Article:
Refresh Your Recovery And Add A New Sense Of Life

Once we get some time under our belts, there comes a time when we hit a sort of lull in our recovery. One of the best ways to refresh recovery, and add a new sense of life, is to try something new. Here are some ideas of what to do when that lull happens, and we start getting restless in our recovery.

Refresh Recovery by Going to New Meetings

Sometimes refreshing our recovery is as simple as adding some new meetings to our normal ones—or replacing the ones we aren’t keen on any longer. Sometimes people just need exposure to something new to appreciate what they have, or just to find something better. There is nothing wrong with finding new meetings. These aren’t relationships. Your life depends on your sobriety, so why accept anything other than the best?

Refresh Recovery by Taking New Commitments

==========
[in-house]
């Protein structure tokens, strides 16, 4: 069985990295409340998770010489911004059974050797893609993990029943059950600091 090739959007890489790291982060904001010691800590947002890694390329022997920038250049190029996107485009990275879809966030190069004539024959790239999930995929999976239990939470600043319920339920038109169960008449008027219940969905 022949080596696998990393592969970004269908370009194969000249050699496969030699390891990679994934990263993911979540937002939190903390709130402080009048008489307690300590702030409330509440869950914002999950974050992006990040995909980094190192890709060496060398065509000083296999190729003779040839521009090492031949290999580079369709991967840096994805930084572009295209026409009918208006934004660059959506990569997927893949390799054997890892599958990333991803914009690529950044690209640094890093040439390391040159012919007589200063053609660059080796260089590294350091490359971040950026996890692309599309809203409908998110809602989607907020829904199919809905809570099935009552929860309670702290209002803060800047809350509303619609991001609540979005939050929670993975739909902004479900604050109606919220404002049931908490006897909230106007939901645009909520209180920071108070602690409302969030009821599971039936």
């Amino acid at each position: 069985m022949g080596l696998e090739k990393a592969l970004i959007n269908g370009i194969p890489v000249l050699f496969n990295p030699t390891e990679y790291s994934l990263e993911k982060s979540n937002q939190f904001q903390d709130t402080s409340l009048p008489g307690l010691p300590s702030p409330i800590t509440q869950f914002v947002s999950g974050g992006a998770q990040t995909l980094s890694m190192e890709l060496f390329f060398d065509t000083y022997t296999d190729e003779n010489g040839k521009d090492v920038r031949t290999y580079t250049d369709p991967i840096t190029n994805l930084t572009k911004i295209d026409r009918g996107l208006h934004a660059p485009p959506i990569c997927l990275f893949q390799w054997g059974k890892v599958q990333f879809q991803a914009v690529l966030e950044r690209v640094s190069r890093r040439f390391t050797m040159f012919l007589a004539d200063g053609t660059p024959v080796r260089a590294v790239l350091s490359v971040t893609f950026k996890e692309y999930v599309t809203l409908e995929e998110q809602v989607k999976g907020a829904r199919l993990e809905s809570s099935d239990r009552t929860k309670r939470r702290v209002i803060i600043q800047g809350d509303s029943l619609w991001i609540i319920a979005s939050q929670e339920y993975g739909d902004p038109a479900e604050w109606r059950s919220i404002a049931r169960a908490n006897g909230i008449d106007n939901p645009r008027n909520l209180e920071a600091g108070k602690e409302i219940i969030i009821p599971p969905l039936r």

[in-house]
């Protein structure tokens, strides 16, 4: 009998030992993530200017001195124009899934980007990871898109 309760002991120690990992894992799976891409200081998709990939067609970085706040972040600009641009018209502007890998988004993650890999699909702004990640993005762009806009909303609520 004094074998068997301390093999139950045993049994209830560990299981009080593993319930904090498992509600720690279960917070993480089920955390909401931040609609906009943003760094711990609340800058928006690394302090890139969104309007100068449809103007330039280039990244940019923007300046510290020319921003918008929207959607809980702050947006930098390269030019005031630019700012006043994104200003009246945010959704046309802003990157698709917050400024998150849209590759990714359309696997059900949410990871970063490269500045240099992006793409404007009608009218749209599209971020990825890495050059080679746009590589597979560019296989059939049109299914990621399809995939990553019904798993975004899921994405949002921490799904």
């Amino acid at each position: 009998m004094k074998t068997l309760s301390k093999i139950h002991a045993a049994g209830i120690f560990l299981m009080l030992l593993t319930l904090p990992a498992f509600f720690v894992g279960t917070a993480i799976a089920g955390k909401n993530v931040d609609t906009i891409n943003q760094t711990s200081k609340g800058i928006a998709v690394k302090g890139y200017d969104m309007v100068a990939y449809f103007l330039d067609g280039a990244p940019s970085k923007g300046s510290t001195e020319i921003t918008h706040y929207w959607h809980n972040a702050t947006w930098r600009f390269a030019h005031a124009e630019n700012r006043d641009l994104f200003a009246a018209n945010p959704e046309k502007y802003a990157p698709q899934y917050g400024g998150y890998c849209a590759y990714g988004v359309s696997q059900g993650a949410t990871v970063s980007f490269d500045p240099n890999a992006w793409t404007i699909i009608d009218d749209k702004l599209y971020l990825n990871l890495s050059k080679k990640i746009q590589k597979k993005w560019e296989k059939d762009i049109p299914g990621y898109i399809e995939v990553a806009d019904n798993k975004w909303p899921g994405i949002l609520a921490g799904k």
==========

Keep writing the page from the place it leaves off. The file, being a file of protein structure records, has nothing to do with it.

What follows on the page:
A new commitment can likewise refresh recovery. Sometimes it takes being of service to really appreciate what we are given. Commitments keep us coming back, and staying both visible and engaged in recovery and the Fellowship.

Refresh Recovery by Working with Someone New

Whether taking someone else through the Steps or going through them again with a new sponsor, sometimes it takes that new face and new perspective to really get us back into the spirit of recovery. Even old-timers have a lot to gain from going through the Steps with someone they haven’t gone through them with before. For some old-timers in particular, we need that shake-up every now and then to not fall into that lull in the first place.

Refresh Recovery by Going on a Panel

Of course, you can be of service in other ways, too. One of which is going on a panel. People who don’t get a chance to get out often really appreciate the breakup in their own routines, and it is helpful to the addict or alcoholic to remember that they aren’t far removed from being in those same shoes. It is a great way to get gratitude if you are in need of some. Plus, there is the meeting on the way to the panel and the meeting after the panel—both great times to Fellowship and talk about the experience.

If you haven’t done any one of these things, do so! It is only a matter of time before you starting thinking recovery is stale and boring!

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